Daniel has earned awards and commissions from the J. S. Guggenheim Memorial Foundation, the American Academy of Arts and Letters, the Fromm Music Foundation at Harvard University, the Rockefeller Foundation (Bellagio Center), the Bogliasco Foundation (Liguria Study Center), the Koussevitzky Music Foundation at the Library of Congress, the Barlow Endowment for Music Composition, the Indiana State University/Louisville Orchestra Competition, the National Repertory Orchestra/US West Foundation Competition (First Prize), the Maine Arts Commission, the New York Foundation for the Arts (Met Life Fellowship) and the Pennsylvania Council on the Arts, among others. He is founder and co-director of the Seal Bay Festival of American Chamber Music (on the Maine coast) and is co-author of Music Since 1945, published by Schirmer Books.
His works are recorded on Albany, CRI, GM, Innova, Klavier, Koch, UK Light and Mark compact disks. Both The New Yorker and The Rest is Noise listed Koch International Classic's release of his string quartets as one of 2004's ten best classical CDs. In June 2007, Koch released another all-Godfrey CD, this one with seven chamber works featuring principal players of the Saint Paul Chamber Orchestra.
Daniel’s music has been performed by the Austin Symphony, Buffalo Philharmonic, Chautauqua Symphony, Honolulu Symphony, Louisville Orchestra, Kansas City Symphony, New Mexico Symphony, National Repertory Orchestra, Saint Paul Chamber Orchestra, Syracuse Symphony, Royal Philharmonic Orchestra, U.S. Marine Band, Chamber Music Society of Lincoln Center, Chicago Ensemble, Da Capo Chamber Players, Earplay, Ensemble X, Kentucky Center Chamber Players, Pittsburgh New Music Ensemble, Society for New Music, St. Louis Symphony Chamber Series, VocalEssence, and the Cassatt, Lark, Manhattan, Miami and Portland string quartets, with performances in Canada, Europe, Japan, Latin America, on Taiwan and throughout North America.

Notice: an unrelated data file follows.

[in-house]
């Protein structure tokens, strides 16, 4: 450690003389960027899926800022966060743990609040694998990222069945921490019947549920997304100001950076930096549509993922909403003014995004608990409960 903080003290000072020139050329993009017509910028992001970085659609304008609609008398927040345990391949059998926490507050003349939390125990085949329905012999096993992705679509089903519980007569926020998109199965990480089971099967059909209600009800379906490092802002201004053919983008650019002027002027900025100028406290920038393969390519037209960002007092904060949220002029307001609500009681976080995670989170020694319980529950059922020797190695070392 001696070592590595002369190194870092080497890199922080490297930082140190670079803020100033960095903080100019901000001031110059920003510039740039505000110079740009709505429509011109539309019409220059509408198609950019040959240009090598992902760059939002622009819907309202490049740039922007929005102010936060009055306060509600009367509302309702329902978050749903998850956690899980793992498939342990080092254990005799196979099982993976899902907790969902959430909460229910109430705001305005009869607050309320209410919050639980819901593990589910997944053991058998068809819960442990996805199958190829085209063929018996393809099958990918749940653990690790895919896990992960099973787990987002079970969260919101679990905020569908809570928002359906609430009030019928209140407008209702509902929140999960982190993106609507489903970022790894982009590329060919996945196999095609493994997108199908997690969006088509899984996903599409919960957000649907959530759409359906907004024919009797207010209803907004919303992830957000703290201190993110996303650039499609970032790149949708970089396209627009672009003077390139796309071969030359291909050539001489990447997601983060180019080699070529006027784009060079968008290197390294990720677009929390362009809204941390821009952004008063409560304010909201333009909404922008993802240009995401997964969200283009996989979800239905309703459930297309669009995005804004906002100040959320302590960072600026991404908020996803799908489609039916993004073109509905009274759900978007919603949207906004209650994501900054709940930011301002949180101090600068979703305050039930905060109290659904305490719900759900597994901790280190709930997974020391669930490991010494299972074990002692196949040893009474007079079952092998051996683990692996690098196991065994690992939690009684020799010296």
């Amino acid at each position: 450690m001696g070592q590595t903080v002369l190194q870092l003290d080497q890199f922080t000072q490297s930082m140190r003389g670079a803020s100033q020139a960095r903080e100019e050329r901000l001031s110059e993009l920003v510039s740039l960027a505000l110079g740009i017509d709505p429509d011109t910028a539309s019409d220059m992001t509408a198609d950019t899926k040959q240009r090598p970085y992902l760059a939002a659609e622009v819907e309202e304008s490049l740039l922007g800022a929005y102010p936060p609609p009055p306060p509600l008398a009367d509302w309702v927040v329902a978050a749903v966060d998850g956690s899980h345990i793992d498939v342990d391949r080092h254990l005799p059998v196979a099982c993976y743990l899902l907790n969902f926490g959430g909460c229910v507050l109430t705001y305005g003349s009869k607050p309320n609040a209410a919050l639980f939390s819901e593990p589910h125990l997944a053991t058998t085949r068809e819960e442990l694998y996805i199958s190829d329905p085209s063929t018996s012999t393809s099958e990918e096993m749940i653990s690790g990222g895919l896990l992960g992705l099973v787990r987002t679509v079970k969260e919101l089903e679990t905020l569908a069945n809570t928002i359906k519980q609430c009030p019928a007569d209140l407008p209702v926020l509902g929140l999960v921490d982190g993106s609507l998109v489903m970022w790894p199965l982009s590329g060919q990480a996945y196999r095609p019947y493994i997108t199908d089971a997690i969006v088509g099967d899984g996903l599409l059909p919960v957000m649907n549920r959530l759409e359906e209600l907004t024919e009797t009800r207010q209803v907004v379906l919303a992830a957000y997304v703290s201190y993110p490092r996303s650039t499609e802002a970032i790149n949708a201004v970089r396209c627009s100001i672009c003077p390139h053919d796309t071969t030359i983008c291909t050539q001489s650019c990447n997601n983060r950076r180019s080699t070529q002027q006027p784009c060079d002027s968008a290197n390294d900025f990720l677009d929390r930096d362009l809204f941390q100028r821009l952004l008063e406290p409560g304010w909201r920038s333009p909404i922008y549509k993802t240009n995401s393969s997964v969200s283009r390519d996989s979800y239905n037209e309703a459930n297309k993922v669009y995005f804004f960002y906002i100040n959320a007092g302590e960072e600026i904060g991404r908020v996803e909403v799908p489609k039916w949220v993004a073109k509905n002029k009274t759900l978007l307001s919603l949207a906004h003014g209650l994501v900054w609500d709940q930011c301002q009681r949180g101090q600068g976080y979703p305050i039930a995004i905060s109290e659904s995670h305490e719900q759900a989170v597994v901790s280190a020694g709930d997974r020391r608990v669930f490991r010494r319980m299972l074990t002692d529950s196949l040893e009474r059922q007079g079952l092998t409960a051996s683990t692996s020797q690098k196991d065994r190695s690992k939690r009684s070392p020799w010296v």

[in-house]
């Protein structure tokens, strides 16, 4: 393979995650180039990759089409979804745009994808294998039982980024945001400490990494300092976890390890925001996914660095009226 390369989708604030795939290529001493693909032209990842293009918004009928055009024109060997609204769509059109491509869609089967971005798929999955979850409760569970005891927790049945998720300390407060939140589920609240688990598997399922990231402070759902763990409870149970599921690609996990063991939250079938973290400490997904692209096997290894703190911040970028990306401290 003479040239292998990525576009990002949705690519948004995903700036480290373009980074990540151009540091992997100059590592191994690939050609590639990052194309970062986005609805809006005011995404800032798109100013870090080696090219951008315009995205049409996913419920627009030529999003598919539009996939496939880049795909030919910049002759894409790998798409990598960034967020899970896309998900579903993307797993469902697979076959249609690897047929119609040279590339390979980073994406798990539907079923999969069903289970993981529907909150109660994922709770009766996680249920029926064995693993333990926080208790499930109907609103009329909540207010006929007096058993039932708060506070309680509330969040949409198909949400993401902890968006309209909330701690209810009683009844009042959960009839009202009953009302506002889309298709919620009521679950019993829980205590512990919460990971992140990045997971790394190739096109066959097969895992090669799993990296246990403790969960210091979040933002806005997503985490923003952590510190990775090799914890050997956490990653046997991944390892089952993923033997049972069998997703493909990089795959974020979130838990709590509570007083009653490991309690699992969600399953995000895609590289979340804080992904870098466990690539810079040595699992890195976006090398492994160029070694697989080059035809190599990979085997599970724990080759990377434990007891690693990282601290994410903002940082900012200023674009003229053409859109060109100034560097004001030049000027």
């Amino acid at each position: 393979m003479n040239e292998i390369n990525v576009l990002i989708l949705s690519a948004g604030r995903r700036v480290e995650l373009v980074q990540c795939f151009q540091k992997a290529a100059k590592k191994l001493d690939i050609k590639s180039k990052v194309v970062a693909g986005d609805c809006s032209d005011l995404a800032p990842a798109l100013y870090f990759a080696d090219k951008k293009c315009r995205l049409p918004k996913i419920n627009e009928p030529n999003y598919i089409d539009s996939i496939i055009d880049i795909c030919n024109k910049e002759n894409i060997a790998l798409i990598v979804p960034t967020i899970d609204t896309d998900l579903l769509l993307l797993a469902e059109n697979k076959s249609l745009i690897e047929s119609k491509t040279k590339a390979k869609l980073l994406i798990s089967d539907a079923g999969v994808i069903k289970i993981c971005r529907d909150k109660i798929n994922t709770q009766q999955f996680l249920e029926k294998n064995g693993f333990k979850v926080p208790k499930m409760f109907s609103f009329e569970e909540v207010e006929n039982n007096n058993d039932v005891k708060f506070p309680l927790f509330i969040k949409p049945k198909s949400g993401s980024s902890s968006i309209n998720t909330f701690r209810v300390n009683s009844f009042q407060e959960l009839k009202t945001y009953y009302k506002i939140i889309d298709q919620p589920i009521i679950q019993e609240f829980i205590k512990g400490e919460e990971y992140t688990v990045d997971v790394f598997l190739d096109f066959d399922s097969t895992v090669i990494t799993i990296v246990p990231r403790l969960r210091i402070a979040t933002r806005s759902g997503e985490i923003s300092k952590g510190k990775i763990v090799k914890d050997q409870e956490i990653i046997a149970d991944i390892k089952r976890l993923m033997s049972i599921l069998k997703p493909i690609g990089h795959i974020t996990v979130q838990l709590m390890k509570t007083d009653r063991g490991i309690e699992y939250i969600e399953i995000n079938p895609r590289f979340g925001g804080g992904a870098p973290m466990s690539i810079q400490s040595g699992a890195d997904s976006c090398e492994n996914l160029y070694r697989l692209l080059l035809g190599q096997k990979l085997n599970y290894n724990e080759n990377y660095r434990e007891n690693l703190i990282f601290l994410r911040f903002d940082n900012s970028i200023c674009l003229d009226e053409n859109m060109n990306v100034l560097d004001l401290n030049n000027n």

Marjorie Merryman has long been considered an essential member of the Boston musical community, even though she now lives in New York City. Marjorie entered Brandeis University as a graduate student in 1972 where she studied with, among others, Seymour Shifrin, and where she earned her PhD in Composition. She has taught at Brandeis and MIT, and in 1979, she joined the faculty at Boston University, where she was a leader at the School of Music for many years. She is now Provost and Senior Vice-President at Manhattan School of Music, having served on the composition faculty since 2007.
Marjorie works have been commissioned and performed throughout the United States and in many countries in Europe and Asia, including Boston-area organizations Collage New Music, Cantata Singers, Newburyport Choral Society, and New England Philharmonic. She has received prizes from the American Academy of Arts and Letters, the Walter Hinrichsen Award, the League of Composers/International Society for Contemporary Music, the WBZ Fund for the Arts, and ComposersInc (Lee Ettelson Award). Other awards include fellowships or grants from Tanglewood, the Radcliffe Institute for Advanced Study, and the National Endowment for the Arts–Meet the Composer program. She has been Composer-in-Residence of the New England Philharmonic and the Billings (MT) Symphony Orchestra, and she has served on the boards of the New England Composers’ Orchestra, the Lily Boulanger Foundation, Alea III, and many others. Recordings of Marjorie’s music can be heard on the Koch and New World labels.